- Paperback: 720 pages
- Publisher: Penguin Classics; New impression edition (28 Feb. 1983)
- Language: English
- ISBN-10: 014044047X
- ISBN-13: 978-0140440478
- Product Dimensions: 13.1 x 2.9 x 19.7 cm
- Average Customer Review: 4.2 out of 5 stars See all reviews (6 customer reviews)
- Amazon Bestsellers Rank: 417,178 in Books (See Top 100 in Books)
The Histories of Gargantua and Pantagruel (Classics) Paperback – 28 Feb 1983
Customers who bought this item also bought
What other items do customers buy after viewing this item?
Enter your mobile number or email address below and we'll send you a link to download the free Kindle App. Then you can start reading Kindle books on your smartphone, tablet, or computer - no Kindle device required.
To get the free app, enter your mobile phone number.
If you are a seller for this product, would you like to suggest updates through seller support?
Top Customer Reviews
Rabelais' humour is often toilet humour. His characters defecate, urinate, belch and fart their way through a series of grotesque fairy tale style adventures. They are obsessed with bodily functions, and with the pursuit of all manner of sensual pleasures in general, be they concerned with sex, drink or eating. Much amusement is drawn from word play arising from the multitude of names for the more unmentionable parts of human anatomy. Women are ferociously denigrated, as is anyone from a different race or creed to the author (more or less). If all of the doesn't sound particularly sophisticated, thats because often it isn't, but it remains very funny, especially when you bear in mind the period during which the book was written and the ocupation of its author.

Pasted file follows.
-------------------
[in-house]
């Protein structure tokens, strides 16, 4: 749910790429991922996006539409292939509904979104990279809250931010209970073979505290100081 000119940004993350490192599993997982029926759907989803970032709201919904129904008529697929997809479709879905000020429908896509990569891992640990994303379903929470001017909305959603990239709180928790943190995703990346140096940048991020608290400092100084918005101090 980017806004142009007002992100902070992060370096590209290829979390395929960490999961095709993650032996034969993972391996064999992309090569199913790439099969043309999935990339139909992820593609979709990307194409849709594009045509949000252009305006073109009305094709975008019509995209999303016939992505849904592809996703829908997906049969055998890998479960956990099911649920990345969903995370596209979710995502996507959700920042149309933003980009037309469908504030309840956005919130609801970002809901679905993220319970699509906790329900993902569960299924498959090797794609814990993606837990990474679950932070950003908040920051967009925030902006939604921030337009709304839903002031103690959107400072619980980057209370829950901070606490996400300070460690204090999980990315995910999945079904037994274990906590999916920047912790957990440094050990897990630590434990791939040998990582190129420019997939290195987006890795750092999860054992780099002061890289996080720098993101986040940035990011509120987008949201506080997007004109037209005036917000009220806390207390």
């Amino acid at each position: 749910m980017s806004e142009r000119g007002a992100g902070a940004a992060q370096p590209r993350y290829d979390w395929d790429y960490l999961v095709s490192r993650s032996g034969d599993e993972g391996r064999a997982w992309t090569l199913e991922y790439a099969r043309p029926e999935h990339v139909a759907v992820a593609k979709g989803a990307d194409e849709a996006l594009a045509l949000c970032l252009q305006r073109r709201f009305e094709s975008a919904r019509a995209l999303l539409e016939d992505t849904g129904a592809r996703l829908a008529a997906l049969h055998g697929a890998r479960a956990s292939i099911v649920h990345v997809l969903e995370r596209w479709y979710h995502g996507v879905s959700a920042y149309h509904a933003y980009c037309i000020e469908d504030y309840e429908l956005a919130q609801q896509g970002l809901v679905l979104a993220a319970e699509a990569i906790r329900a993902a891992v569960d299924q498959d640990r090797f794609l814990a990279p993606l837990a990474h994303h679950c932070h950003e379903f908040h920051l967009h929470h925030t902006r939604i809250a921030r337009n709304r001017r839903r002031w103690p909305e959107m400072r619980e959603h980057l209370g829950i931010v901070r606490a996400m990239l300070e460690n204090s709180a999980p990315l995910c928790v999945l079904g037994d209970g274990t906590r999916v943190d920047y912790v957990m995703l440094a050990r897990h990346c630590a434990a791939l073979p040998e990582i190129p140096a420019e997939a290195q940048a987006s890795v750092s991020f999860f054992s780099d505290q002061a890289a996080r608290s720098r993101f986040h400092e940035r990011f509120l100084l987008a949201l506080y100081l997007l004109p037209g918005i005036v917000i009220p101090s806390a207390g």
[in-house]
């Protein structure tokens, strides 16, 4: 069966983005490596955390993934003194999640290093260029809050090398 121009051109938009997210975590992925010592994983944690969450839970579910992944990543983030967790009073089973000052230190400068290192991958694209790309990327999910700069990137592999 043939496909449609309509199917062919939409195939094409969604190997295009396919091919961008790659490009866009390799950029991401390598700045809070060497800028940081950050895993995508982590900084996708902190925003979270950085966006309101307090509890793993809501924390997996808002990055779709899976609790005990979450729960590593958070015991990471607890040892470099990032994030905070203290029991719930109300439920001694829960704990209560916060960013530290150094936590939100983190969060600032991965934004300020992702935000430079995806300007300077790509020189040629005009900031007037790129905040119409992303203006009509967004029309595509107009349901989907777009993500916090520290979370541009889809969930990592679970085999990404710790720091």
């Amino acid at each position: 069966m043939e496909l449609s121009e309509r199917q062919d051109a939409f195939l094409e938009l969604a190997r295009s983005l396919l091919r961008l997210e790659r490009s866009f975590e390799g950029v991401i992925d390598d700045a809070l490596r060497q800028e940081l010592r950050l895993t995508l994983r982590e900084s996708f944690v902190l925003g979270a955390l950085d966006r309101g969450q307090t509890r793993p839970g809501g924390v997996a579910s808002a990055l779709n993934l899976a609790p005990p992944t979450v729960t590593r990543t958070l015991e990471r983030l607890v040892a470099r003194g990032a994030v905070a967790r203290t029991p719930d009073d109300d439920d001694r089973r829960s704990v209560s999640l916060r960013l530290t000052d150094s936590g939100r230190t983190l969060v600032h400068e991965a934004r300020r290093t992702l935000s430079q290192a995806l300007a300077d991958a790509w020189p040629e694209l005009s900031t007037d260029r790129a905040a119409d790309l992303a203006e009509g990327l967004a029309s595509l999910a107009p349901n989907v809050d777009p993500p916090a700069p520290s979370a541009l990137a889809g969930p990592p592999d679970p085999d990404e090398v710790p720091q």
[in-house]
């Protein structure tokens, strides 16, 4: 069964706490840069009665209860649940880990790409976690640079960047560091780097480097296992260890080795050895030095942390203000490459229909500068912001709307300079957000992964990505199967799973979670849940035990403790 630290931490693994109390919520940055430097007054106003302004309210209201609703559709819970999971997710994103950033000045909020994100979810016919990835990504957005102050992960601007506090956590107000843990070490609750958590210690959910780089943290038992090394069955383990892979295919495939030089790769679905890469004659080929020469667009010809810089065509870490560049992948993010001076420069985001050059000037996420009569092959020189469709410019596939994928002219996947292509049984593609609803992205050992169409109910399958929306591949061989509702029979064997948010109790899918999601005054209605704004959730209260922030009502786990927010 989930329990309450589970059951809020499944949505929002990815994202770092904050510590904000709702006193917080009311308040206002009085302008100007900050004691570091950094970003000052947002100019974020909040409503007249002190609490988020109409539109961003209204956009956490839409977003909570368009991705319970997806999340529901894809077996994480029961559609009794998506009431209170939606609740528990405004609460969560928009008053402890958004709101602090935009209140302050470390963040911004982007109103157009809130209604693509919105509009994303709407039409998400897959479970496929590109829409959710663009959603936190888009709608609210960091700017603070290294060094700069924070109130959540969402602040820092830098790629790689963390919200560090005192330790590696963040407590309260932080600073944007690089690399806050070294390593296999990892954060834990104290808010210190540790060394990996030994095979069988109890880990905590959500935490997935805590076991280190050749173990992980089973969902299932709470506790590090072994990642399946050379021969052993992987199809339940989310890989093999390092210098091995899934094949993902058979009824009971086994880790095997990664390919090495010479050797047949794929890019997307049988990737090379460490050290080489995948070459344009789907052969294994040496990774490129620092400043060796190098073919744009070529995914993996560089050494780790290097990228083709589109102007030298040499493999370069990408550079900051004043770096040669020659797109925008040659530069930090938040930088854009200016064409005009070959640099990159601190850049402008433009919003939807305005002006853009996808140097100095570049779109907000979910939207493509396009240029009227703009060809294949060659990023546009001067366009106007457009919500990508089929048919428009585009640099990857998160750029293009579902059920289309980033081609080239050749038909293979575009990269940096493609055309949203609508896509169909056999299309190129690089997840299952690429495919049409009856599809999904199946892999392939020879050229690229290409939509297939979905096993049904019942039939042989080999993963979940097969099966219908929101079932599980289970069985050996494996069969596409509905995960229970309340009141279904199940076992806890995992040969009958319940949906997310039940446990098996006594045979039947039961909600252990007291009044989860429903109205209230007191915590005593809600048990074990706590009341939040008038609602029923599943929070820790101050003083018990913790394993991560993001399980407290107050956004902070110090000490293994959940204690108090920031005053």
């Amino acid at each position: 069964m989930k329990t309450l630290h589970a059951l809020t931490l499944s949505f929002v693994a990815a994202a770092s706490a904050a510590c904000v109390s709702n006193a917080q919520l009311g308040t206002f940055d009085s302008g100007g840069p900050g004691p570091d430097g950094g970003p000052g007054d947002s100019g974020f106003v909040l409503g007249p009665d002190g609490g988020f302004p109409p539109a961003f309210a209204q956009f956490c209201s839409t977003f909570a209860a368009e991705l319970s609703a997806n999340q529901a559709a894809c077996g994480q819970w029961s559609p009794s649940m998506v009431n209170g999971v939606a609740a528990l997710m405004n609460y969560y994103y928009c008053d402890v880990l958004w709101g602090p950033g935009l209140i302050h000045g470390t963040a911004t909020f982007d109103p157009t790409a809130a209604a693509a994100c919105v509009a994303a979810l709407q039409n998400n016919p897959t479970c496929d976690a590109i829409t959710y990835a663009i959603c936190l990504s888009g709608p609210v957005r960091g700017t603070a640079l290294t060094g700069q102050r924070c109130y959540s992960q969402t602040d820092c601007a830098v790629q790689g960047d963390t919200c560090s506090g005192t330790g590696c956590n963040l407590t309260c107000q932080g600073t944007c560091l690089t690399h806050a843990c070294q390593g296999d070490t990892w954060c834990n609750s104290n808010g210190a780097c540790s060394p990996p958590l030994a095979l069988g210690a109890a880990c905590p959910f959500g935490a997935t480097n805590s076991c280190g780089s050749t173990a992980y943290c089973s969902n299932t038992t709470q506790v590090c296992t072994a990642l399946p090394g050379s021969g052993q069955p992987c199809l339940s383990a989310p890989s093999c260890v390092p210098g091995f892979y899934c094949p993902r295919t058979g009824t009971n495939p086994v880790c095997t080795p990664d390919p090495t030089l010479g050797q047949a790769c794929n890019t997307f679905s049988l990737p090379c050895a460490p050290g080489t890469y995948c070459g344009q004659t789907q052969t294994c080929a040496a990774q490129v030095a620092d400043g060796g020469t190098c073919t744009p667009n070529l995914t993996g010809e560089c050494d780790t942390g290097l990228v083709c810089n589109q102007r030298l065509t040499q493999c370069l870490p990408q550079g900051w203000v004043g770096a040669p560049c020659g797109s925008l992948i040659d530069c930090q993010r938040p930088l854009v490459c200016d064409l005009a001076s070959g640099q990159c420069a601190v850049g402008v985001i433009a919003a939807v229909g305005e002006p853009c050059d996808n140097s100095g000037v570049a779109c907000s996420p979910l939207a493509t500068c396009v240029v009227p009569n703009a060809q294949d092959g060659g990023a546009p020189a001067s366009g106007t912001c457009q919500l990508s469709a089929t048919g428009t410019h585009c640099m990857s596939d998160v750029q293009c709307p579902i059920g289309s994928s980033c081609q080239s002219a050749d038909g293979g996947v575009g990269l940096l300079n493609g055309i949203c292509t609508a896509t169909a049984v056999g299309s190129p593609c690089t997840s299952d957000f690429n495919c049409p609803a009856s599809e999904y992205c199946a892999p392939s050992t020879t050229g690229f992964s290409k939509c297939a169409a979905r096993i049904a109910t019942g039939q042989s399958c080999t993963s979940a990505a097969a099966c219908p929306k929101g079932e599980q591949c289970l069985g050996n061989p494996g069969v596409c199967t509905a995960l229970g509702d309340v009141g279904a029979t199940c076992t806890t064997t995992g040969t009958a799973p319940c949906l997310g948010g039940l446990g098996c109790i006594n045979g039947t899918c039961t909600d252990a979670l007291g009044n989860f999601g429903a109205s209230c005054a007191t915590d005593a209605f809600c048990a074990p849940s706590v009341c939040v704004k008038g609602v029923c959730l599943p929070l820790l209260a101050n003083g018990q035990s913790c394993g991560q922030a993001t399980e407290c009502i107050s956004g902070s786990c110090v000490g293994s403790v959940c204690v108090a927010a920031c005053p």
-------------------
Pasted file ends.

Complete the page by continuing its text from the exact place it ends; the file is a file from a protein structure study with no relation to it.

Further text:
'G&P' does (sometimes) have a serious point, however, as it lampoons many of the figures and organisations active during that period. Some references are obvious, others oblique, but to be honest it doesn't really matter if they all pass you by. The book (actually 5 books) remains a very good read and a very good laugh. The first, second and fourth parts are brilliant. I found the third (concerning Panurge's worries about his future wife) very dull and the fifth (much of which may not have actually been by Rabelais) very strange.Read more ›
The book's characters travel through a vividly-drawn grotesque world of violence, stupidity and greed in which no opportunity is lost to describe bodily functions and various types of sensual pleasure. Little attention is paid to plot, or consistency in character development; instead, there's a flood of outrageous anecdotes and adventures which come from the author's wildly original imagination, and his almost uncontrollable fascination with words. This latter quality is made manifest throughout the text in lengthy lists - which, in places, are arranged in columns that march across many pages - and that illustrate the author's propensity to (as mentioned on p17 of the introduction) "play with words as children do with pebbles; he piles them up into heaps".Read more ›
For me, book 3 doesn't live up to the first two. I admit to finding it a bit dull! The trademark humour is still there but it's neither as concentrated nor as consistent and that's a shame. Book 4 is excellent once again, although I still feel it doesn't reach the glorious heights (or should that be dirty depths?) of the first two, whilst book 5 is rather bizarre!
All in all, Gargantua and Pantagruel is brilliant but I couldn't give it the full 5 stars because of that third book.
Most Recent Customer Reviews
This book is the best one I have ever read for using sexual and execretory references for effective satire. Read morePublished on 27 May 2004 by Donald Mitchell